I was not a banking expert, but after studying it, I found that a lot of policymakers and people commenting on it didn't actually know what they were saying or were saying wrong things or misleading things.

There seemed to be, to take a charitable interpretation, that there were blind spots or confusion or, the most cynical interpretation, there was sort of willful blindness.

How did you get so involved in Washington financial policy circles?

From the beginning, I tried very hard to engage with anybody in Washington who would engage with me. It started by being appointed by Sheila Bair [then the FDIC chairwoman] to a committee in the spring of 2011, which just allowed me into the room at all. [Former Fed Chairman] Paul Volcker is on it. [Dartmouth economist] Peter Fisher is on it.

I met Senate staffers, then Sen. Sherrod Brown [D-Ohio] and other senators. Most of the people I met were Democrats, but there were also some Republicans, like David Vitter [of Louisiana]. So, like that. It was just developing, one person to another.

Then after the book came out, other people started paying a little more attention, and that's how I got even invited to the White House.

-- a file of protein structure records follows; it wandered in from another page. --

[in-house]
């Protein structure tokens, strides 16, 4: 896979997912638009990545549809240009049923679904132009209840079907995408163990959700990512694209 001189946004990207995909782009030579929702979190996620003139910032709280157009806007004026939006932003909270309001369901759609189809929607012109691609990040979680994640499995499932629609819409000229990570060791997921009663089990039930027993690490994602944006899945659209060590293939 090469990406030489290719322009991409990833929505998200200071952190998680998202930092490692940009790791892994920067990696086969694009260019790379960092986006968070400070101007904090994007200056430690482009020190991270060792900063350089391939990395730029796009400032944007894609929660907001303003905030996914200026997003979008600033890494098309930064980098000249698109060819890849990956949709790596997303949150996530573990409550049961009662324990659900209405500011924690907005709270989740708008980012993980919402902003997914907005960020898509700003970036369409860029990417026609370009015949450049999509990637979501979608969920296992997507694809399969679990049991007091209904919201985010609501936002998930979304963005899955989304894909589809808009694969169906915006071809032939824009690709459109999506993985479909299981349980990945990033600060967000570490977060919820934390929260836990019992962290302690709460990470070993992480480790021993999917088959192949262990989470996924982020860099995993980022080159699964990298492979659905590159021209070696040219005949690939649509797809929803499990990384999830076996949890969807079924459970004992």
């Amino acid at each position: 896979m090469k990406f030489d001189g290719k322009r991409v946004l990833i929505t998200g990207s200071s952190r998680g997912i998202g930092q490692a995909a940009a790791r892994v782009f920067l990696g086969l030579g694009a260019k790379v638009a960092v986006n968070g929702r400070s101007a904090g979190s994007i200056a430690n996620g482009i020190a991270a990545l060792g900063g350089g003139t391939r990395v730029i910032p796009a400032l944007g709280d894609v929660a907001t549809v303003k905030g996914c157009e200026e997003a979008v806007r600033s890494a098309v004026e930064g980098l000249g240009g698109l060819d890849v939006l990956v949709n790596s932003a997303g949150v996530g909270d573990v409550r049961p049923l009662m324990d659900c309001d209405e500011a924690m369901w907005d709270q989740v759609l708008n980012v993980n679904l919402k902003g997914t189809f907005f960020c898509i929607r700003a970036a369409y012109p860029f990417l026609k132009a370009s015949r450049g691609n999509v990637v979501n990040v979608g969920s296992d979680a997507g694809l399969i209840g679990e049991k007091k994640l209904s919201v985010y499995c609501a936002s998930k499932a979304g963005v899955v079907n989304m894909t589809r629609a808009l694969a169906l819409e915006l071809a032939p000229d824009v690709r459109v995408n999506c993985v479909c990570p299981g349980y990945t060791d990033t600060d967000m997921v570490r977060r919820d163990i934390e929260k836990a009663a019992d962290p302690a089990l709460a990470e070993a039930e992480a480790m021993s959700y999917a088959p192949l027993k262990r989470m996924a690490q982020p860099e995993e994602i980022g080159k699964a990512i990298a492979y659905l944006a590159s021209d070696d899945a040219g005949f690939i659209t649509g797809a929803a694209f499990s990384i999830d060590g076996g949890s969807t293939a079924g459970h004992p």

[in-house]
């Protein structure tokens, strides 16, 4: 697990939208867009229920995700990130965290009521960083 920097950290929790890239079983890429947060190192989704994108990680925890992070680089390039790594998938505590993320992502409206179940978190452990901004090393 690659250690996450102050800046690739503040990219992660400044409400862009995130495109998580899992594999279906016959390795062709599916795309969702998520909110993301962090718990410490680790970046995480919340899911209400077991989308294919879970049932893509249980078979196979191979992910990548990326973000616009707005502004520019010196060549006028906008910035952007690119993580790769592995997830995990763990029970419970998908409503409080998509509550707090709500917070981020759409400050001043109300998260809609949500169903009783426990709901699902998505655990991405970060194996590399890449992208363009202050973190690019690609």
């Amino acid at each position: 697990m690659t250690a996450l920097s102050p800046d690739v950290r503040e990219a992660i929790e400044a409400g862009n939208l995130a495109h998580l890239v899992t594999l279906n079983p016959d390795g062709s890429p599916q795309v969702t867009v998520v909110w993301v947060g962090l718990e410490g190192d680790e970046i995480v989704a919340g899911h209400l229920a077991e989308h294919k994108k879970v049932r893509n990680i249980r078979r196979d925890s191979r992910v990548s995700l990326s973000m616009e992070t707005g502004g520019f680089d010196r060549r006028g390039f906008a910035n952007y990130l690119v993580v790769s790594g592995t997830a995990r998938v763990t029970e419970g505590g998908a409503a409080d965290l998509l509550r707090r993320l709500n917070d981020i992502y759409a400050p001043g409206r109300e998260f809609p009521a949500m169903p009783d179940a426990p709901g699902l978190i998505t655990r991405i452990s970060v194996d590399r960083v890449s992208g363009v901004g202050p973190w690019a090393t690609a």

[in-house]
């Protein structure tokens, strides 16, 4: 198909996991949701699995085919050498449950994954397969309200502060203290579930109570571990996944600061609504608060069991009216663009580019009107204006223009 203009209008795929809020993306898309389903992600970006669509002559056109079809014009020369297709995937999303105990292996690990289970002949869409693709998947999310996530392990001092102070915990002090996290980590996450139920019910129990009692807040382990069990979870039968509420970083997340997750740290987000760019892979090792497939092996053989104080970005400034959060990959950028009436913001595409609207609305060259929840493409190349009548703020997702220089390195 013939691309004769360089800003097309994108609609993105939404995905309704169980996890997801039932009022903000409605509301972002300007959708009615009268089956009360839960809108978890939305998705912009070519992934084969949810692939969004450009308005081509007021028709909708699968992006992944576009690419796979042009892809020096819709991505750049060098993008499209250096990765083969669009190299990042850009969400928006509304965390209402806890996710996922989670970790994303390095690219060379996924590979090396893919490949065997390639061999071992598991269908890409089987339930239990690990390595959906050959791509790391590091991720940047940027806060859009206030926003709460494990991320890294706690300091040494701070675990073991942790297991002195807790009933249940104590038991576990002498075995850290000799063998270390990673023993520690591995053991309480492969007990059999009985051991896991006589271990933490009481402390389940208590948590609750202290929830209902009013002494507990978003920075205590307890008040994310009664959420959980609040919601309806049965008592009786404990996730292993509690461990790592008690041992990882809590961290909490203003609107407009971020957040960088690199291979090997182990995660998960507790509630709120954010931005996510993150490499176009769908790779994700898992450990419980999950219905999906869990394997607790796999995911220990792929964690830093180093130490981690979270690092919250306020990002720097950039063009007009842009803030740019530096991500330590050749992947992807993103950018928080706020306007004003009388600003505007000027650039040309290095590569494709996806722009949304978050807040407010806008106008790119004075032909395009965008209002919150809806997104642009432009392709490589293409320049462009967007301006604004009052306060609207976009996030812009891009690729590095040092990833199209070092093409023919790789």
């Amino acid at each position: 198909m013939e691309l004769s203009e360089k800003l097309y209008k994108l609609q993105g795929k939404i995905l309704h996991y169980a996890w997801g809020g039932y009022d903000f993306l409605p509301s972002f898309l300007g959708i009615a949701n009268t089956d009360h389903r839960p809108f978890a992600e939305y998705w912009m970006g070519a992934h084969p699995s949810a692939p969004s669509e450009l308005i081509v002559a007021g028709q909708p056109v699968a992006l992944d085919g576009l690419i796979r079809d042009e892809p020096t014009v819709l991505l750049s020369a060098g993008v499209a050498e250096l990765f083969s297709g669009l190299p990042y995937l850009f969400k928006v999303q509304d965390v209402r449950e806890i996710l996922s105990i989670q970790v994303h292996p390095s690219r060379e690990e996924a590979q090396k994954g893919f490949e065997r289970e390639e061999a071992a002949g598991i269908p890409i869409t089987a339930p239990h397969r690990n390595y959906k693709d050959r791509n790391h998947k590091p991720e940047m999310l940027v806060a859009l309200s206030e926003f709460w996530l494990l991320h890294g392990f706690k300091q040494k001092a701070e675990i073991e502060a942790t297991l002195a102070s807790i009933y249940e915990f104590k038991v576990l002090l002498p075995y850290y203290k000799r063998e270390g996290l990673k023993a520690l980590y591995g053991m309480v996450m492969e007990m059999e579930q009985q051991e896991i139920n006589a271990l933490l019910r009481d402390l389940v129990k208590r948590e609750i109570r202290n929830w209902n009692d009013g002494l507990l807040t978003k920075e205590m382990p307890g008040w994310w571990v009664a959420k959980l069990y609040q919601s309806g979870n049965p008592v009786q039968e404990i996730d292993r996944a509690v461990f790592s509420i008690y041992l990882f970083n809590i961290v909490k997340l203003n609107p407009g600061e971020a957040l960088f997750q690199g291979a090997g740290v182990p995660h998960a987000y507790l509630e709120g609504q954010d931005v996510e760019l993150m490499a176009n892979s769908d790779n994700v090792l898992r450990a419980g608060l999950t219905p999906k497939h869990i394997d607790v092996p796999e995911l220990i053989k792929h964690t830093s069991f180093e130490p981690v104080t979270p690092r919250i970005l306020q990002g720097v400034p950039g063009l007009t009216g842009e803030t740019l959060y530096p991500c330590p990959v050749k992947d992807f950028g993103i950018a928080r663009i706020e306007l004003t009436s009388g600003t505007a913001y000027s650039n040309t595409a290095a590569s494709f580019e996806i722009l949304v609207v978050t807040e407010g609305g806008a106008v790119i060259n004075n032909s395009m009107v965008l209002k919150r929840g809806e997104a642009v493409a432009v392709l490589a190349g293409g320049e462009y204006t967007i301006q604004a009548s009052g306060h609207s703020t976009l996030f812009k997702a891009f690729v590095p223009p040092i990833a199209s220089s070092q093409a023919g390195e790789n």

So, what's wrong with banking?

What's wrong with banking is that a lot of people are able to take risks and not be fully responsible and accountable for those actions. They can get away with doing things that are really inefficient and dangerous, somehow. And it works for them but it's dangerous for the rest of us.

People need to understand that the biggest banks are really, really big, by any measure. Just how much is a trillion? It's an enormous number. They are larger than just about any corporation, so it's not just big. It's really very, very big.

It's also the complexity and sort of breathless scope of what they do and just how much of it is opaque. It remains incredibly fragile as a system.

Why is a bank's equity important?

Equity is like a down payment on a house. It's money from shareholders, not borrowed, and that's what most corporations live on primarily. Some corporations don't borrow at all.